Up to 300,000 Syrians could get Turkish citizenship: Report
Up to 300,000 Syrian refugees living in Turkey could be given citizenship under a plan to keep wealthy and educated Syrians in the country, Turkish daily Habertürk reported on July 9, soon after President Recep Tayyip Erdoğan's inflammatory remarks suggesting Syrians could be extended citizenship.
Nationality would be given step-by-step, with initial plans for 30,000 to 40,000 Syrians gaining citizenship, Habertürk said, adding Ankara was targeting to give Turkish citizenship to up to 300,000 Syrians.
Turkey was hoping such a move would allow skilled Syrian refugees to become citizens, the paper said. Educated refugees from other countries could choose to become nationals as well.
Family members of those chosen to become Turkish citizens could also get the right to become nationals, it added.
The usual obligation of living in Turkey for at least five years before gaining citizenship could be waived for Syrians, the daily reported.
Syrian refugees who become Turkish nationals would then be able to vote in elections one year after being granted nationality.
The report appeared to generate anger among many social media users, with #suriyelilerehayir (“No to Syrians”) the top trending topic in Turkey on Twitter on July 9.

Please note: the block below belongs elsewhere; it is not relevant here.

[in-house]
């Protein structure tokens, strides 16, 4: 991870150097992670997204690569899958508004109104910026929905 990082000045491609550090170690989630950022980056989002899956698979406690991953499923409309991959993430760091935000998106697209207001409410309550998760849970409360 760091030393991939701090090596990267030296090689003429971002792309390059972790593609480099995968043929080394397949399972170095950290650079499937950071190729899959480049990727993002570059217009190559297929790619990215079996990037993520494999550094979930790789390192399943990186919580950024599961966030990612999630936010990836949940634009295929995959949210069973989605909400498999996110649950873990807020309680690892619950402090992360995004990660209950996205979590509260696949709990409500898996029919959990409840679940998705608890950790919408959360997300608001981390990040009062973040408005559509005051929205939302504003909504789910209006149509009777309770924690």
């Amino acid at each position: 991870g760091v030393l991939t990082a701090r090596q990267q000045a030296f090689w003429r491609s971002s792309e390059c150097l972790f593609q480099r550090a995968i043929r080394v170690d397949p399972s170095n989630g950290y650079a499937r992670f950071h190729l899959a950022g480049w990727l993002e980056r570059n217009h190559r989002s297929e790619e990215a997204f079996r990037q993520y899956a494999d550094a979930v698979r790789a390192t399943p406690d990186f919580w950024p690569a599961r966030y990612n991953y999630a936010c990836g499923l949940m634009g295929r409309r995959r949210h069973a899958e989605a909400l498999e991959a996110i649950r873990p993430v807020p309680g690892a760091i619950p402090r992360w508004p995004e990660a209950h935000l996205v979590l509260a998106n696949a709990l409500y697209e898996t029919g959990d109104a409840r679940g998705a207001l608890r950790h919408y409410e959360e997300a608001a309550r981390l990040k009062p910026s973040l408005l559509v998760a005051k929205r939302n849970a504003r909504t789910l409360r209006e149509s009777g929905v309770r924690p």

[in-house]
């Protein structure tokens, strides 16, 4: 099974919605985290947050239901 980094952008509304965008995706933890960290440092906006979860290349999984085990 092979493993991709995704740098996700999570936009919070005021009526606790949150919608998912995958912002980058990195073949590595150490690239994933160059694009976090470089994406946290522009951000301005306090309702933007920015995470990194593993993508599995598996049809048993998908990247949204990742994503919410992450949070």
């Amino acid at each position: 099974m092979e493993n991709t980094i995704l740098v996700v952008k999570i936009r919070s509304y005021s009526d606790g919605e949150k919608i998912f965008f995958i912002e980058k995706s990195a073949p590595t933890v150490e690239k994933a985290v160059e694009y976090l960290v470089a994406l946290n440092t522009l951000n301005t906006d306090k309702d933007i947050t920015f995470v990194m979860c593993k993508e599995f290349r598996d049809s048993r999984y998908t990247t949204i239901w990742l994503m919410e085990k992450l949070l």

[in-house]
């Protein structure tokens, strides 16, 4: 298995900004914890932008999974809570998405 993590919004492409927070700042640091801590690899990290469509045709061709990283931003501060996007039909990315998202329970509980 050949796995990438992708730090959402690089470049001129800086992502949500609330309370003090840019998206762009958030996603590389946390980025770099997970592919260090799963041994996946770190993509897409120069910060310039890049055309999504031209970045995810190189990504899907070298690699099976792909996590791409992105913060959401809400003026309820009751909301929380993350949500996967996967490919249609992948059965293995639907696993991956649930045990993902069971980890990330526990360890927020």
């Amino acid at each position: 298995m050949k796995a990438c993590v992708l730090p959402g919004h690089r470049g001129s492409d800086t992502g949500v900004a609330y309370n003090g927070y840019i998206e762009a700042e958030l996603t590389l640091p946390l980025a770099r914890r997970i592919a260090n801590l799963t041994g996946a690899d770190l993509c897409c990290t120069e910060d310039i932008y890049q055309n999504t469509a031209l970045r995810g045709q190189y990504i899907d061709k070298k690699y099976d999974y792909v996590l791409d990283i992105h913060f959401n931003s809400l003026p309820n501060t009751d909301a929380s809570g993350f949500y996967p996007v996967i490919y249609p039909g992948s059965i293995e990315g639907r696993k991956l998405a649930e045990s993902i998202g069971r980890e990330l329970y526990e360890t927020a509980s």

Erdoğan said on July 2 that Syrian refugees in the country would be offered nationality “if they want it,” the first time such an idea had been proposed at the highest level.
The president's plan was rebuked by opposition parties as a populist bid for political gains by the Justice and Development Party (AKP) government to garner additional votes from Syrians.
“The AKP is clearly showing that it is thinking of its political prosperity rather than the lives of these oppressed people by looking from the viewpoint of religion and sect, its election calculations and its assimilation plans. The fact that some 3 million people could suddenly become citizens would create trauma in society,” main opposition Republican People's Party (CHP) deputy chair Veli Ağbaba said.
Nationalist Movement Party (MHP) deputy chair Semih Yalçın also voiced concern that the move could mean 3 million more voters.
“First of all, [it] would change the demographic structure in southeastern Anatolia. In a political meaning, 3 million people equals 10 percent [of the total] vote,” Yalçın said.
In a similar vein, Peoples' Democratic Party (HPD) Kars deputy Ayhan Bilgen warned that creating constituents through cheap labor would only deepen already existing prejudices against refugees.